September will mark two years since the initial release of Nvidia’s RTX 30 series. Although only a few weeks have passed since the launch of the most powerful and probably the last card in the line, the RTX 3090 TiEnthusiasts’ attention is on the upcoming RTX 40 series.
A new tweet from a trusted hardware leaker kopite7kimi states that the high-end AD102 GPU has entered the testing phase. This is the GPU that should power models like the RTX 4090 and RTX 4080 (assuming that’s the naming scheme Nvidia uses).
If the card has actually entered testing, that’s a great sign that development is well advanced. Barring any unforeseen consequences, the GPU design is probably finished, which means the workcards and drivers are internal. That doesn’t mean the launch is imminent, though. Driver development takes time. There are all sorts of checks and milestones to pass before a driver can be considered ready for release.
It’s a good sign, though. Assuming yields are acceptable, attendance targets are being met, and there are no undiscovered errata yet, so the odds are good that the card is on track to launch in 2022.
Ignore these fanboys, let’s turn our attention to the GPU. AD102 started testing. https://t.co/yziVJE8eFpApril 19, 2022
There have been some leaks about Nvidia’s next-generation Ada Lovelace GPUs, at least the main chip. The safest bet of all is that the cards will include 12+4-pin PCIe 5.0 power connectors which can supply up to 600W. add to that persistent rumors that high-end cards will use all that 600W, if not more, suggests that Nvidia is after performance at all costs.
The range is expected to be constructed using a 5nm TSMC node. That’s a big leap from the 8nm Samsung node used by the RTX 30 Ampere series of cards. Normally this would lead to improved power efficiency all other things being equal, but when you add in the higher power budget, higher transistor density, higher shader count, higher clocks, and architecture improvements, we should see an increase of quite dramatic performance. Well, I hope. We’ll have to wait a while to see real gaming benchmarks.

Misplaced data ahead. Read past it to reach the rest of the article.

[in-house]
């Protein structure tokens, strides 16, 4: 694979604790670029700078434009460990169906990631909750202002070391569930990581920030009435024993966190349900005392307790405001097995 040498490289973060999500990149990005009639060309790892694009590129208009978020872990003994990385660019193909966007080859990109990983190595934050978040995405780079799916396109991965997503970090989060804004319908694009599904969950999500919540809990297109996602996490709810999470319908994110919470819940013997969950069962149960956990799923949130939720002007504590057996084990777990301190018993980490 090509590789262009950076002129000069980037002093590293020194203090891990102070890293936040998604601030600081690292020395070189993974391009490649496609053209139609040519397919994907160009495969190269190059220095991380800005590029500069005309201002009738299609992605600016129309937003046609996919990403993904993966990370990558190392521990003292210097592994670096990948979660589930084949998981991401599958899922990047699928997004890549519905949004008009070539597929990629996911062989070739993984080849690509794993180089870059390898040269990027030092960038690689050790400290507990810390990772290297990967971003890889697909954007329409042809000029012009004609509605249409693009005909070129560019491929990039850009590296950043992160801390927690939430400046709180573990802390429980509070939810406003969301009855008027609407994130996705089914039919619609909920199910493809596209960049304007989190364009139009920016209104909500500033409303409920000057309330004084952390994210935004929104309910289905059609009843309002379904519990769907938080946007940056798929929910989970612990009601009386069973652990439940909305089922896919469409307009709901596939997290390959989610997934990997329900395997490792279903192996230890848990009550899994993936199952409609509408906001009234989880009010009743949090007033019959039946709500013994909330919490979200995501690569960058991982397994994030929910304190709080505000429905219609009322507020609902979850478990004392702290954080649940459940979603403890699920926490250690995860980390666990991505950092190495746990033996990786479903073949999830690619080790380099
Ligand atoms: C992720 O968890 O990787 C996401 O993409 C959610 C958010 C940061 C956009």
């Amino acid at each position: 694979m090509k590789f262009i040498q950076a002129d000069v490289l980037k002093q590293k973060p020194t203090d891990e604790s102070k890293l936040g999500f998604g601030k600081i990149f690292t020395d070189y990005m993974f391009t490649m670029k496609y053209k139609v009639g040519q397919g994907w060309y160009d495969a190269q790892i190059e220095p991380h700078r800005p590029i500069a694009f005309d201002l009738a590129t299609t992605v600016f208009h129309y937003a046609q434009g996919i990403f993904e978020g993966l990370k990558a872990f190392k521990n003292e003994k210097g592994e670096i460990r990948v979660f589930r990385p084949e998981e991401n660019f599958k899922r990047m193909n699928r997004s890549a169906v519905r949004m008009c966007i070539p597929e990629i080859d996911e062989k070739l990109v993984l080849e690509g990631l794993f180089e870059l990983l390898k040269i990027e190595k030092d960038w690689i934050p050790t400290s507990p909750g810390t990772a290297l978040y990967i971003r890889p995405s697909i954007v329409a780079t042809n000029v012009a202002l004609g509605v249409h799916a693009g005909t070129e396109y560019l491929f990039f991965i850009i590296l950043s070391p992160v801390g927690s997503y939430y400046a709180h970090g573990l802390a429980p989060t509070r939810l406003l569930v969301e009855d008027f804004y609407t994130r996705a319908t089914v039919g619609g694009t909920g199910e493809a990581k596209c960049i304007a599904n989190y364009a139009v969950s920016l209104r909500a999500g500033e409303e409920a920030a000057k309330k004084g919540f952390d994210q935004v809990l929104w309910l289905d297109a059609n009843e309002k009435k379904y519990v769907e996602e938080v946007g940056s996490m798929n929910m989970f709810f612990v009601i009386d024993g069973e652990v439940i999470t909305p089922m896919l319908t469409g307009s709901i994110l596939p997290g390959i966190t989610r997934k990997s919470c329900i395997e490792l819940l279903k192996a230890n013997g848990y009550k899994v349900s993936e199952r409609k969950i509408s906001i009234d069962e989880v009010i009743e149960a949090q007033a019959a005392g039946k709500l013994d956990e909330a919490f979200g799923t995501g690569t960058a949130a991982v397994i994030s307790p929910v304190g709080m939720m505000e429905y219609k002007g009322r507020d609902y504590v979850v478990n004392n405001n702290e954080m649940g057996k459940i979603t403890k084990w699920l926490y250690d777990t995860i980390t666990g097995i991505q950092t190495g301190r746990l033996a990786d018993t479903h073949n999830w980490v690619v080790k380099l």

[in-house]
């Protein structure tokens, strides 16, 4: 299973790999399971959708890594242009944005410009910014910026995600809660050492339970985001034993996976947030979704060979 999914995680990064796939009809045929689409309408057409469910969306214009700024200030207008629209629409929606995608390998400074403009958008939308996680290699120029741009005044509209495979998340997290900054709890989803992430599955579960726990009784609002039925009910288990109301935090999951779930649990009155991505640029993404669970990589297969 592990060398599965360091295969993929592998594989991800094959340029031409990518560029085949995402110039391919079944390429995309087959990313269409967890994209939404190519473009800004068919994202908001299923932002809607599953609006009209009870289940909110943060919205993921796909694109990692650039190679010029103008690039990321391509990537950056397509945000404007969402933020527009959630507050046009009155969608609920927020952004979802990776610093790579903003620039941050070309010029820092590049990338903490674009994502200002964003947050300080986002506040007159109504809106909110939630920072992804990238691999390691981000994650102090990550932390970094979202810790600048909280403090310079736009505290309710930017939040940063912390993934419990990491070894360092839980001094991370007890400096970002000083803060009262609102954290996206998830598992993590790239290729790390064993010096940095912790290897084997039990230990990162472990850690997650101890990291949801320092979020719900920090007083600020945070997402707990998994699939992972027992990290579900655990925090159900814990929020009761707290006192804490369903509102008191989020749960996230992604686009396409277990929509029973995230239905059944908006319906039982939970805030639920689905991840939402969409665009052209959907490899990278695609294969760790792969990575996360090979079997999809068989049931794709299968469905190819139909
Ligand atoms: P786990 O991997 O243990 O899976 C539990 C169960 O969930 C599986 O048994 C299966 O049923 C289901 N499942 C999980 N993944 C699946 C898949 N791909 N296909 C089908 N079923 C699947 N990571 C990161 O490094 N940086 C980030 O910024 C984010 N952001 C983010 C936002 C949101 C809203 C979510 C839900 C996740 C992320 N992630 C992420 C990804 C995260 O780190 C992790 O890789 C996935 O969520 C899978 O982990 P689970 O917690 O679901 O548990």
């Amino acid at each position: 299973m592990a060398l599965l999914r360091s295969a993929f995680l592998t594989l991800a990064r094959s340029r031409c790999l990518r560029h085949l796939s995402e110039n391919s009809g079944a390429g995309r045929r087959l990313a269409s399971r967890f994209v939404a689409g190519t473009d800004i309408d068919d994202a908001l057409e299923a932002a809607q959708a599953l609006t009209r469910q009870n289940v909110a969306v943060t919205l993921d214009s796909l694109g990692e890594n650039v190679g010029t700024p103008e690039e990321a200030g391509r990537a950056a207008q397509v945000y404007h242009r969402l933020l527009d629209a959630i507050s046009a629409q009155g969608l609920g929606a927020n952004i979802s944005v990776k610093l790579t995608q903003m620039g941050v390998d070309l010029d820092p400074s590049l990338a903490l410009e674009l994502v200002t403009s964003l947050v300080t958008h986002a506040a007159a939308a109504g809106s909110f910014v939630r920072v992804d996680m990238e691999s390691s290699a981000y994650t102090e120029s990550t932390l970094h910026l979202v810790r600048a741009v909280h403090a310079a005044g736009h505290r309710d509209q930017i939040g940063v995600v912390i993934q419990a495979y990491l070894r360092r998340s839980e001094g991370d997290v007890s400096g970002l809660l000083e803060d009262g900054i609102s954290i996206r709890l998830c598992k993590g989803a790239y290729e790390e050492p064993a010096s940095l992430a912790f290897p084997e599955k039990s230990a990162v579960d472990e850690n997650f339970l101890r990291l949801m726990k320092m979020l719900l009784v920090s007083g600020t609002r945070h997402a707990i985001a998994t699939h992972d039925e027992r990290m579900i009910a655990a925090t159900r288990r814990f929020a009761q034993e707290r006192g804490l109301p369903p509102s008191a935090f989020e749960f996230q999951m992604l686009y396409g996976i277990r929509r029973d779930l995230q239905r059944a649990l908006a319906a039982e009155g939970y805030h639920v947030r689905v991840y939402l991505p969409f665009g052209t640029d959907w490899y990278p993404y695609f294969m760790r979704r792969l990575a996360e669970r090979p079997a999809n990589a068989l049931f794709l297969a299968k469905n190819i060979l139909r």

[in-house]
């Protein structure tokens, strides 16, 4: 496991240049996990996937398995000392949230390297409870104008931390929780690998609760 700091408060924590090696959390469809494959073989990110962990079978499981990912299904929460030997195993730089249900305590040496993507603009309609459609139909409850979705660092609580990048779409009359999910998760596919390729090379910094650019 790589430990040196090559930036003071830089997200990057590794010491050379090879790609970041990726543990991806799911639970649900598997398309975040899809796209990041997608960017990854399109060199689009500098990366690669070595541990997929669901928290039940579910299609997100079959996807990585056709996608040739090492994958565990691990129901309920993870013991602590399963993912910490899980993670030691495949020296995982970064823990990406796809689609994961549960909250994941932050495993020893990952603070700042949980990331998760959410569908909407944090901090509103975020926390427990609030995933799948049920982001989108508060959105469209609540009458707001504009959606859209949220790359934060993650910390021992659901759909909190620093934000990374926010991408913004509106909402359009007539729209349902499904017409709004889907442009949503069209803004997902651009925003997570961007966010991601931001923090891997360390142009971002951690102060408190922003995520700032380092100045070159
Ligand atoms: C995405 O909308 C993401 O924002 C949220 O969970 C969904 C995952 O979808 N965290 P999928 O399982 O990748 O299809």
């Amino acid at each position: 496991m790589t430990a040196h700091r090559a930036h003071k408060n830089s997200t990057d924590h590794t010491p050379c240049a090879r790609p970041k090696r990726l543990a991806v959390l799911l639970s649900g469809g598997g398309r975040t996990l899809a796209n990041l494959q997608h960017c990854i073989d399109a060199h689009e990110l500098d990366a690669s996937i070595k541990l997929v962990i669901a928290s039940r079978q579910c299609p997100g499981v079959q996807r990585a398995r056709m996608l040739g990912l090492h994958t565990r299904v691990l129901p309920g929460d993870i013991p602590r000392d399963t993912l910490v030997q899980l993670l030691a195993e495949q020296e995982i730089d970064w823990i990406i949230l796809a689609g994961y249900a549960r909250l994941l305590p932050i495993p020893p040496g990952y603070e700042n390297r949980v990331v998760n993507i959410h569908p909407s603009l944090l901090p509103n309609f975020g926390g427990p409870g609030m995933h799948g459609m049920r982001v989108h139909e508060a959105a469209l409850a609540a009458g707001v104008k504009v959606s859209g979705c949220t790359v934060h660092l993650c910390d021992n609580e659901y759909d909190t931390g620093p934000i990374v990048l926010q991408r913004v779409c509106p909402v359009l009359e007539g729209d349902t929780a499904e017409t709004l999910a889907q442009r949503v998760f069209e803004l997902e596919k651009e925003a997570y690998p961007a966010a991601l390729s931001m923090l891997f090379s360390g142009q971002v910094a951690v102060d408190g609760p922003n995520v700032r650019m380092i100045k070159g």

The cards will likely make use of 24 Gbps GDDR6X memory, which in itself will consume a not insignificant amount of power. Previous leaks suggest up to 18432 shaders compared to the 3090 Ti’s 10752. We can also expect increases in RT and tensor cores, leading to improved ray tracing and AI capabilities. In short, Ada Lovelace’s high quality cards are becoming monsters in every way. Will four-slot AIB cards become the new norm?
Nvidia is expected to be tight-lipped about anything to do with its unreleased products. But if the cards are truly in testing, a launch sometime in the second half of 2022 looks like an increasingly safe bet. Bring on the leaks.